At Barton Mendez Soto, we understand that power dynamics exist in workplaces that can make employees feel like they must accept the terms of their employer no matter what. Thankfully, the law protects employees’ rights against wrongful termination. If you were fired by an employer in Arizona and you believe they didn’t have a valid justification for terminating your employment, then please reach out to our award-winning law firm today so we can discuss the details of your situation and determine whether you can file a wrongful termination lawsuit.
Is Arizona an "At-Will" Employment State?
Although Arizona is an “at-will” employment state and employers can terminate employment for “good cause” or “no cause,” it is illegal for an employer to fire an employee for “bad cause,” which includes discrimination, retaliation for whistleblowing, and breach of contract.
Additionally, government employees who are not considered “at-will” employees have additional rights and can only be fired for cause. In many cases, government employees who already served their probationary term can appeal their termination if they believe they have been wronged by their employer’s actions.
- Discrimination: Employers can’t fire an employee for discriminatory reasons, such as sex, race, age, religion, disability, and national origin.
- Medical Condition: Employers can’t fire an employee because they have a medical condition. this includes pregnancy or requesting qualified leave under the Family and Medical Leave Act (FMLA).
- Breach of Contract: If you have a contract with your employer that specifies the length of employment or termination procedures, then it is illegal for them to violate these terms.
- Whistleblower Claim: Laws like the OSH Act, Whistleblower Protection Act, Comprehensive Environmental Response Act, and False Claims Act exist to incentivize and encourage people to report illegal activity and corruption they observe at work. It is illegal for an employer to fire an employee for filing a whistleblower claim in good faith.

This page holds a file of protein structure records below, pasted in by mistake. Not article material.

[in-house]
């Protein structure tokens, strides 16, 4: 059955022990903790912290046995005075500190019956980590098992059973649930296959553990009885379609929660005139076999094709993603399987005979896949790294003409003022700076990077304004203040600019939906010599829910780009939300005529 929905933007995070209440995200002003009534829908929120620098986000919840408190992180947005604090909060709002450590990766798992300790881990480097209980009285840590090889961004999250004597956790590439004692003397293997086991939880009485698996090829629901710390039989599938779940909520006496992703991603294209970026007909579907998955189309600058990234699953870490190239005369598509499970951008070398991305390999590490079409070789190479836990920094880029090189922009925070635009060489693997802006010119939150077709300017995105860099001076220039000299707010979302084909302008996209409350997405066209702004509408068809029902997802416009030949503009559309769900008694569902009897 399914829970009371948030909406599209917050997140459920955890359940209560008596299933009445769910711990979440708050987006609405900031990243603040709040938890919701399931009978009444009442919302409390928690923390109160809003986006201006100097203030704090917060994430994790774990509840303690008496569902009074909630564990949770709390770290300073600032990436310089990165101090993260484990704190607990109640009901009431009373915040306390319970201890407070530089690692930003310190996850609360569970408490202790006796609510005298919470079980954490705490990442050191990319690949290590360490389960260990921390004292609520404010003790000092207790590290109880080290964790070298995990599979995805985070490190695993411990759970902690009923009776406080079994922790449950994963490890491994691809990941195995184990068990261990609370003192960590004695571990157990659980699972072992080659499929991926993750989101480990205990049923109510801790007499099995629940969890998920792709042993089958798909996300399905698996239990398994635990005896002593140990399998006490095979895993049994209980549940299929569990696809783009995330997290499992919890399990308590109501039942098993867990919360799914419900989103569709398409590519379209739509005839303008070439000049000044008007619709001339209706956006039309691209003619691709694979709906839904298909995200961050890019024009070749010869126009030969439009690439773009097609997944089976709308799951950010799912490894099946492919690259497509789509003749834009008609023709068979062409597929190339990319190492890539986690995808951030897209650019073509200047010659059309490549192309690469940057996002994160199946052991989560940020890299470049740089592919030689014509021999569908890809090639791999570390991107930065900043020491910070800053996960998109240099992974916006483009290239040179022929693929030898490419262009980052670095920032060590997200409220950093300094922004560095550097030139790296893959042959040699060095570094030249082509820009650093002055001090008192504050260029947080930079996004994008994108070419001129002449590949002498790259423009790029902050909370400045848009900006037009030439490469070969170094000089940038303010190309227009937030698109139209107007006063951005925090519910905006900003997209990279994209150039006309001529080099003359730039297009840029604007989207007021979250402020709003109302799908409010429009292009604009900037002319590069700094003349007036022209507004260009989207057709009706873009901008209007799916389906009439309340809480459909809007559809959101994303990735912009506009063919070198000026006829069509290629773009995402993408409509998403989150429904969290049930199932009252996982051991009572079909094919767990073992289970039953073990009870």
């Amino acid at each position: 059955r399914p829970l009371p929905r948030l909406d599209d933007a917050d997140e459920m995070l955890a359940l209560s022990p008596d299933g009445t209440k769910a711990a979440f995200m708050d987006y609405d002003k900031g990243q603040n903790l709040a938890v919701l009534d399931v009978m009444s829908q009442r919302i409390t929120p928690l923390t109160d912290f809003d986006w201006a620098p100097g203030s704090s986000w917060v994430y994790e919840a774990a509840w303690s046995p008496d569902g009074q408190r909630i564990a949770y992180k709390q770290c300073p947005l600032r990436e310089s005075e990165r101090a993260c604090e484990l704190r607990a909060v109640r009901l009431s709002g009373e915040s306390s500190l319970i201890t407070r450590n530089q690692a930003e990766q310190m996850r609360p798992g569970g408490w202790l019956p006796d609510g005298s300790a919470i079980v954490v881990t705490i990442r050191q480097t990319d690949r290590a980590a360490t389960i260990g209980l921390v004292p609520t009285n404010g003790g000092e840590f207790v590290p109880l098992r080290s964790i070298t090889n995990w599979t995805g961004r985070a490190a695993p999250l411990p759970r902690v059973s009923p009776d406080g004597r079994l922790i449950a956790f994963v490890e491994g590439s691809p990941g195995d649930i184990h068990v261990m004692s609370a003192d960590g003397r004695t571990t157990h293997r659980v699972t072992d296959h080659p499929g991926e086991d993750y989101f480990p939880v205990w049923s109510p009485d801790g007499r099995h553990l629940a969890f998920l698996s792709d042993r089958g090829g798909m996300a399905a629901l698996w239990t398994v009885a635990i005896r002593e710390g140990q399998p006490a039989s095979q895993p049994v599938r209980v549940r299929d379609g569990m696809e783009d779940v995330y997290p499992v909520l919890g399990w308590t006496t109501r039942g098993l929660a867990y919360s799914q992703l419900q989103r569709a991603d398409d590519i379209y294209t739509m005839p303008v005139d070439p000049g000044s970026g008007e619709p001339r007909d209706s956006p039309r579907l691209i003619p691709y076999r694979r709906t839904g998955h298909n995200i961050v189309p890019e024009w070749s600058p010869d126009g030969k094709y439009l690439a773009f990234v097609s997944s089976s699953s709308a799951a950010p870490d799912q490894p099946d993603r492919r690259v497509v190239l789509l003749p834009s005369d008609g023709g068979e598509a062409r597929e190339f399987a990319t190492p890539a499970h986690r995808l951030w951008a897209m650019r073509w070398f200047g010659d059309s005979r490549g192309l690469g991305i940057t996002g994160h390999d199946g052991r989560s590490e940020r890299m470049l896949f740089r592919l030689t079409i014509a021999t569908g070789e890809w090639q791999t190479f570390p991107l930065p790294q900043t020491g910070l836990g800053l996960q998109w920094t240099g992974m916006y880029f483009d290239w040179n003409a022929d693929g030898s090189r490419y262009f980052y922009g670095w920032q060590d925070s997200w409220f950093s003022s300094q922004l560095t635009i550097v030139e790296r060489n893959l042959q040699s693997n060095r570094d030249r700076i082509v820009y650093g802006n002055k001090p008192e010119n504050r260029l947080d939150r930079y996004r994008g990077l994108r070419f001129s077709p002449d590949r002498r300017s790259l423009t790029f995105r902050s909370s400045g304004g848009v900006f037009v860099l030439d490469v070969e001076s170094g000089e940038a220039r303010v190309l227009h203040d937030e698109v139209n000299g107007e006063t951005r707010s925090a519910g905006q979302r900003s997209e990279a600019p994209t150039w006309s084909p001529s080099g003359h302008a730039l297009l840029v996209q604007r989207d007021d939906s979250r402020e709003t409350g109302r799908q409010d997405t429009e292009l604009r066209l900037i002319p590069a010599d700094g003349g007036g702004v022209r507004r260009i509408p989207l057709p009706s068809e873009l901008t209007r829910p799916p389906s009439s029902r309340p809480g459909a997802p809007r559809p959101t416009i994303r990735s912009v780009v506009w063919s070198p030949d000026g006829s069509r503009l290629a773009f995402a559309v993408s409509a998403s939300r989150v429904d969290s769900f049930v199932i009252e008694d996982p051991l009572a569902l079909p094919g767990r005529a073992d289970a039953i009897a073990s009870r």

How to Sue for Wrongful Termination
Here are several steps you can take to sue for wrongful termination in Arizona:
- Collect evidence: Gather any documentation related to your termination, like an employment contract, performance reviews, and any communication with your employer. It is also helpful to gather any witness statements, emails, or other correspondence that can help your case.
- Determine the legal basis of your claim: Your wrongful termination claim can be based on a variety of factors, including discrimination, retaliation, breach of contract, or violation of public policy.
- File a complaint with the Equal Employment Opportunity Commission (EEOC): If your claim involves discrimination or retaliation, you may need to file a complaint with the EEOC before filing a wrongful termination lawsuit.
- Consult with an Arizona attorney: It is critical to seek the advice of an experienced employment attorney who can advise you on the legal merits of your case and guide you through the legal process.
- File a wrongful termination lawsuit: If you have exhausted other options and wish to pursue legal action, you can pursue a lawsuit against your employer. Your Arizona wrongful termination attorney can help you file the necessary paperwork and represent you in court.
Contact Our Wrongful Termination Lawyers Near You
Working with an experienced employment lawyer can help you improve your chances of a successful outcome during your wrongful termination lawsuit.
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Barton Mendez Soto PLLC proudly represents employees across Arizona who have been wrongfully fired from their jobs. Turn to our legal team today so we can listen closely to your perspective and help you assess whether you have a legitimate claim to pursue. We remain attentive and loyal to each of our clients and frequently hold large, powerful employers accountable for unreasonable or illegal actions that harm employees. We understand how trapped workers can feel when they have been wrongfully terminated, which is why we are prepared to use our full resources to hold your employer accountable and recover maximum compensation for your trouble.
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